Have you been to the new all-vegetarian Austin Java in Tarrytown yet? The shopping center it’s in has had a rocky history, and fittingly, Austin Java Tarrytown is off to a bit of a rocky start. But underneath it all, there are good bones. The menu and kitchen have all the right ingredients they need to be awesome, and it’s obvious the management has a strong desire to get things right.
So here’s a snapshot of two meals my husband and I had at Austin Java recently, and a bit about the restaurant’s potential to be truly awesome.
Our first meal was on a Friday night, and the place was almost empty. The server with talked with assured us lunch was a busier time for them. The seating and ordering confused me a bit. You seat yourself (according to the sign), but you order at the counter (no sign about that). But someone came and took our drink order as well, so that was additionally confusing.
Just about everything on the menu (pdf) can be made vegan. My husband ordered the spaghetti bolognese (i.e., spaghetti with meat sauce) and I got the Shroomage, a veggie burger with sauteed mushrooms and melted pepperjack cheese. My husband like his spaghetti pretty well. It’s a pretty basic dish and came out like he expected it to. Not much to say about that.
There was some confusion when I tried to order the Shroomage vegan-style. The man taking my order asked me if I wanted vegan cheese. I said yes, that the burger should come with vegan pepperjack cheese (something that Daiya, the brand of vegan cheese Austin Java uses, does make). He told me that they only had cheddar. I pointed to the vegan jack/cheddar cheese mix on their menu, at which point, he said, yes, it’s a mix of cheddar and jack.
In the end, my burger came out with Daiya mozzarella, cold, not melted as the menu claimed. The mushrooms were cold, too, and I suspect they came from a can or were soaked in water because they were pretty tasteless. (I ordered a mushroom burger at Mr. Natural recently and that came with cold mushrooms, too. Maybe my mushroom expectations are too high? Do y’all expect warm mushrooms on a burger?) I liked my burger overall, but between the tasteles mushrooms, mozzarella cheese, and chipotle burger (my fault, I should have chosen the Veggie Patty), it just didn’t taste like what I expected.
We came back to try out the breakfast menu, too. I love love love that you can put soy creamer–not just soy milk, but creamer–in your coffee. They also have rice and soy milk for making espresso beverages. The menu currently says they have Cool Whip as a vegan alternative, but beware that Cool Whip actually contains dairy.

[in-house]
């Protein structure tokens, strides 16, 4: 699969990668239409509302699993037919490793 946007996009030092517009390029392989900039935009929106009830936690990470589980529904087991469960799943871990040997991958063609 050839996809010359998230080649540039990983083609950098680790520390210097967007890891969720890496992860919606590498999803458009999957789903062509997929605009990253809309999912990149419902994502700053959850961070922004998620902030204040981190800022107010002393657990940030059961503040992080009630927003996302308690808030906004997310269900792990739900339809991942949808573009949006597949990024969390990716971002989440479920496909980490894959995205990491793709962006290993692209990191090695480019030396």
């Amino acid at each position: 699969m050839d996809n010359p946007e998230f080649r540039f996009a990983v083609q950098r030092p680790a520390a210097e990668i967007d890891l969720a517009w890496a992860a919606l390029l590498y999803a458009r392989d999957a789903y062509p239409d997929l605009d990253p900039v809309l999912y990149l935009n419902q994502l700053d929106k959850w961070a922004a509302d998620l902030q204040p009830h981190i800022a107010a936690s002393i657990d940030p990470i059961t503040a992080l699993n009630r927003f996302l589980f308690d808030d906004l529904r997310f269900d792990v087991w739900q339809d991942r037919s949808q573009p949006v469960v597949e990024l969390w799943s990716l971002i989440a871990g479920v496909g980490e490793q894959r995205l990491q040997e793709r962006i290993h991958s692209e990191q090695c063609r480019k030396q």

I decided to stick with something basic for breakfast, partly for comparison with other places around town and partly because of Lazy Smurf’s experience. I got a chorizo and potato omelet made with tofu scramble. So basically a chorizo and potato scramble. The chorizo and potatoes were good, but there weren’t much of them. Not enough to flavor the tofu. And overall, the scramble could have used a lot more flavoring. More oil, salt, some nutritional yeast, and a bit of cumin or paprika would go a long way. In addition, my English muffin came with butter (not pictured because I sent it back).
I know this sounds like not a very good review, but I really think you should support Austin Java and give lots of feedback. There’s just so much potential here.
I can imagine Austin Java Tarrytown as a great place to go with a mixed crowd of eaters. It’s also not health-focused, which is good for variety. This isn’t the place to go for raw food and nut cheeses. I like salads and healthy food. A lot. But it’s important to have a mix of food styles to appeal to lots of people.
Austin Java is also a really kid-friendly place, because of their menu, casual seating, and pricing (kids eat free Monday, Tuesday, and Wednesday nights). And the Tarrytown location is the only vegetarian restaurant serving hot food in West Austin. I think Austin Java Tarrytown will fill in a lot of holes in the Austin vegetarian/vegan food scene once they figure out how to approach vegan food. And I hope you’ll join me in offering them constructive criticism until they’ve reached their true potential.